Laying a new foundation, part 3

We’ve laid science and history as the cornerstones of our 21st Century faith. They intersect with scripture and inform the way we read those ancient stories. Perhaps most importantly, our modern scientific understanding of nature and our incredible advances in archaeology have helped us understand that the Bible is ancient literature, like Homer’s Odyssey or the Babylonian Enuma Elish, which influenced Genesis.

The Bible is not a magic book that lays out the will of God. It does not predict the future, and its interpretation of the past is extremely biased by the circumstances of the people who wrote it. This does not make the Bible worthless. In fact, understanding these facts about the Bible makes it an extremely valuable book. In its stories, we read about the struggles of other people just like us. People with jobs and debt, people with hungry mouths to feed at home who felt they were overtaxed and underserved by their government. We read about people who have mystical experiences they can’t explain, and who have the faith and conviction to follow what they perceive as the voice of God, even if the cost to their own human survival is treacherous. We read about people who selflessly put the needs of the many over the needs of the few.

The stories in the Bible reflect an age when humans treated other humans as chattel, when people felt empowered by their gods to commit genocide, and the slow evolution of thought that eventually leads us to understand these ideas are heinous—even if too many of us today still act as though it’s our God-given right to take what others have and treat them as slaves (*ahem* minerals in the Congo, slave-labor in Indonesia, etc., etc.). Jesus represents a breakthrough in human thinking. Like Buddha before him, and like ancient Jewish wisdom texts before Buddha, Jesus teaches that everything belongs to God—especially us. See how everything is linked? There is nothing in the history of human civilization that exists in a vacuum. Everything we have ever done, thought, and created has affected everything else. Today, we are the product of 250,000 years of intersections. We have a responsibility to move the world forward.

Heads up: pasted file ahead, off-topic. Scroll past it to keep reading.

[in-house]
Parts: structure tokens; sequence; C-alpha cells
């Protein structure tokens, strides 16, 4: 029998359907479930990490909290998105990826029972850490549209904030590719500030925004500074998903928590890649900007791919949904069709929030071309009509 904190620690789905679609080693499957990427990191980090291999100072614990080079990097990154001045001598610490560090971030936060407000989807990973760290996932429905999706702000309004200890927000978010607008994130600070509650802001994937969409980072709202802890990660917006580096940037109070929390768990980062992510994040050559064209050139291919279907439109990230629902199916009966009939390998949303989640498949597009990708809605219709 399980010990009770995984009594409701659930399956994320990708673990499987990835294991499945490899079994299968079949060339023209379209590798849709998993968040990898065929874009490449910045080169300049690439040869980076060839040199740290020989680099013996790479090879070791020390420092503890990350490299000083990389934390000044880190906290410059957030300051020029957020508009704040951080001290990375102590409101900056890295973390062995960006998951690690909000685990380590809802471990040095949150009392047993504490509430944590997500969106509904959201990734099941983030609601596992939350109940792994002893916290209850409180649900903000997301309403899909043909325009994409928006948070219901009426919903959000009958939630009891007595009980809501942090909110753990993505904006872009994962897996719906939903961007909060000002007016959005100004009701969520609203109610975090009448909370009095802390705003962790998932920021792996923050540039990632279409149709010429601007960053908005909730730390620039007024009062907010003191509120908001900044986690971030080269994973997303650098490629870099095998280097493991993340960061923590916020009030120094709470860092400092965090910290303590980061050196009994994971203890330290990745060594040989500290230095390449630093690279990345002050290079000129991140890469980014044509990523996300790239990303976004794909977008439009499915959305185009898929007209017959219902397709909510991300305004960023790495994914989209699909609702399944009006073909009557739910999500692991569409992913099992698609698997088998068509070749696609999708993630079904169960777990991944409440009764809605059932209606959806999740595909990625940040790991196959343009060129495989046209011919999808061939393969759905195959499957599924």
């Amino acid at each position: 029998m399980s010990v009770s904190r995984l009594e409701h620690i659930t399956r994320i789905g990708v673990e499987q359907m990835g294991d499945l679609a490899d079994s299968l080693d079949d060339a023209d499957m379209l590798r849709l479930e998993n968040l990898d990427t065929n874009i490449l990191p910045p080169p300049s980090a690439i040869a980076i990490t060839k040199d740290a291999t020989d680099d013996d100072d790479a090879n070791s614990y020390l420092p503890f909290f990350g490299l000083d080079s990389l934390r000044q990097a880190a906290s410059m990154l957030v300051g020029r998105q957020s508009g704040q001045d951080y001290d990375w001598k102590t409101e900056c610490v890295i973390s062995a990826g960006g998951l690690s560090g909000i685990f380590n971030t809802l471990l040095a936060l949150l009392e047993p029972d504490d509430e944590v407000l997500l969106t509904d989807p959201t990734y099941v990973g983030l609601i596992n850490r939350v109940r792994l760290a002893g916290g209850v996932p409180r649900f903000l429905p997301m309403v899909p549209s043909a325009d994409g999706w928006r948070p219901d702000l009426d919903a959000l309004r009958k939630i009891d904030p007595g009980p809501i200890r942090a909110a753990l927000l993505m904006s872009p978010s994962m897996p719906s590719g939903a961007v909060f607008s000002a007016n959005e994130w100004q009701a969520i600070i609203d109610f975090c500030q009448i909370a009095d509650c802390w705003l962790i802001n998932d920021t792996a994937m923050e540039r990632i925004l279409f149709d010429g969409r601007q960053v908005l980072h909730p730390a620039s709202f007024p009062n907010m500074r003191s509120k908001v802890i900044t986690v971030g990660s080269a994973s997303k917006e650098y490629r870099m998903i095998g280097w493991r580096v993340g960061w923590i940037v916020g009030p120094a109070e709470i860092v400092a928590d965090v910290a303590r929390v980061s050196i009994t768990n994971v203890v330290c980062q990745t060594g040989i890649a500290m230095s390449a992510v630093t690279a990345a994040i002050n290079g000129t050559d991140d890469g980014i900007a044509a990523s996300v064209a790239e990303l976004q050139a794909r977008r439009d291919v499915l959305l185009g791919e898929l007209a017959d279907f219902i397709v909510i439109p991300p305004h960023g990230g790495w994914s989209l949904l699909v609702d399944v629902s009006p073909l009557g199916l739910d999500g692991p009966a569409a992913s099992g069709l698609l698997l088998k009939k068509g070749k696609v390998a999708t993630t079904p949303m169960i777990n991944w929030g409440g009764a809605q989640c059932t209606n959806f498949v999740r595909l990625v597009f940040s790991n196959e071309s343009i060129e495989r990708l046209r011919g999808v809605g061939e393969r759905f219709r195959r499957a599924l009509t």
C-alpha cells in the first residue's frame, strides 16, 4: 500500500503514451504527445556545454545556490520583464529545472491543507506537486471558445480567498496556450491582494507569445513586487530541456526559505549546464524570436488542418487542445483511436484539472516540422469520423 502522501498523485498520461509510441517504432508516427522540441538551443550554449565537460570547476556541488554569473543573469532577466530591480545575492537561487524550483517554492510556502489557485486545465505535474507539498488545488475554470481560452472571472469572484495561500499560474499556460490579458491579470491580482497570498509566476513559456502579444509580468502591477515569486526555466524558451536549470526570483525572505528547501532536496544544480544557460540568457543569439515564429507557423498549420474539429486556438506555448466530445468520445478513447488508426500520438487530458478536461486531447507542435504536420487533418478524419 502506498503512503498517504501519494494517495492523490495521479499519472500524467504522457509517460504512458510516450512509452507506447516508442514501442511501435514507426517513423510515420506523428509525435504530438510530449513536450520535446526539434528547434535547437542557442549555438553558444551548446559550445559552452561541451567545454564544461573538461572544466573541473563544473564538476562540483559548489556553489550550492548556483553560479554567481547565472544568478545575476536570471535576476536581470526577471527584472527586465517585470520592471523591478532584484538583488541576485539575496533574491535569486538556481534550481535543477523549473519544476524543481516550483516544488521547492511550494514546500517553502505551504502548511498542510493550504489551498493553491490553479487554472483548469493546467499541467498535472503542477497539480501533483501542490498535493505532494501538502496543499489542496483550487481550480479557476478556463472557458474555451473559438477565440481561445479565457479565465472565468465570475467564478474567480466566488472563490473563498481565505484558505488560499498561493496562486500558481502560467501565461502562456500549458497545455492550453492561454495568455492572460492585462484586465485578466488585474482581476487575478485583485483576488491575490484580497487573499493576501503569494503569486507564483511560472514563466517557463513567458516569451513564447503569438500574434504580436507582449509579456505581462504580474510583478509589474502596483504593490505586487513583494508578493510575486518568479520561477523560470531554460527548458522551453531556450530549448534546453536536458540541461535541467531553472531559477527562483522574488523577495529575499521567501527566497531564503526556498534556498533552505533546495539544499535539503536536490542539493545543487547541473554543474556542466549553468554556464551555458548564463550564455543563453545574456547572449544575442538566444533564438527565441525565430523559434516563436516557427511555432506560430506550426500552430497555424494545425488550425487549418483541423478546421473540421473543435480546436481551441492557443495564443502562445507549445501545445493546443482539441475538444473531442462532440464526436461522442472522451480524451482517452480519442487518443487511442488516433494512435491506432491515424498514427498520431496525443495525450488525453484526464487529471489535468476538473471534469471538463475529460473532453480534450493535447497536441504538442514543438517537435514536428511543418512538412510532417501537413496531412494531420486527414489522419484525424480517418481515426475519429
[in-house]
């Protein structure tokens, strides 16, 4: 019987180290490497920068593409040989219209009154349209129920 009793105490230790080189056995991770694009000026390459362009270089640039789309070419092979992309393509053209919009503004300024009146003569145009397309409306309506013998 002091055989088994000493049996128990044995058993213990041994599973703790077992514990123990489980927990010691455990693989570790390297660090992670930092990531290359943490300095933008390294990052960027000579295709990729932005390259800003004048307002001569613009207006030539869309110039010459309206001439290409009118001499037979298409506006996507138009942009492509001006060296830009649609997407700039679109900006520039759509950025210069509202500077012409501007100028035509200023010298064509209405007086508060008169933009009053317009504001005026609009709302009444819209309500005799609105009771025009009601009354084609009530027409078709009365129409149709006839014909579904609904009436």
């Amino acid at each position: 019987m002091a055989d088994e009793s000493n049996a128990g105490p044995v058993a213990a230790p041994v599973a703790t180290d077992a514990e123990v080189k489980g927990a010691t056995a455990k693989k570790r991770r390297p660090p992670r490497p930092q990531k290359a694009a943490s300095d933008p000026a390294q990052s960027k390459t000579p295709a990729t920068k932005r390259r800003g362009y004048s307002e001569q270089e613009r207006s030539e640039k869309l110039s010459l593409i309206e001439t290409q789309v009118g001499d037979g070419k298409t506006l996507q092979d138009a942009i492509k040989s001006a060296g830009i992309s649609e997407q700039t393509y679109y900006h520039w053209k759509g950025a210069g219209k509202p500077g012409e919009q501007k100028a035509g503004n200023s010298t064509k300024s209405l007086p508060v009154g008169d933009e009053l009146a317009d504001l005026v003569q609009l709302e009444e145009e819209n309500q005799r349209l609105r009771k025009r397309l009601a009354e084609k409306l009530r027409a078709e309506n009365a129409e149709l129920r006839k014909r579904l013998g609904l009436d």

Part of our task is to teach others that The Bible, the Qur’an, the Dhammapada and other ancient texts are not to be taken literally. When we were children, did we read Aesop’s fables and think the hare and the tortoise actually had a race? No. We understood the moral of the story. Of course, it helped that Aesop laid the moral out right there at the end. With our classical faith scriptures, we have to discern the moral of the story—and that’s part of the beauty of scripture. These are timeless stories, by humans for humans, about our struggle to make sense of the meaning of life. They show us how difficult it has been to simply get along with each other and the danger of ideologies. As the world has changed, and we have become one global economy, our interactions with each other are more precarious and important than ever before in human history.

We are at a turning point: We can continue along in the manner our ancestors portray in the Bible, killing each other over land and property and fighting over resources that aren’t ours in the first placed, or we can finally begin to grasp the moral of the story: There is only one foundation in the entire universe, and we have given it many names. Yahweh. Moses. Jesus. Mohammed. Buddha. Confucius. Kali. Ganesh. String theory. Chaos theory. The Big Bang. It is all, and always has been, God—the mortar that holds every other bit of our foundation together.

Prayer: Awaken me, Being of All Being, and make me an instrument of truth, peace, justice, logic, reason, and over all, love. Amen.

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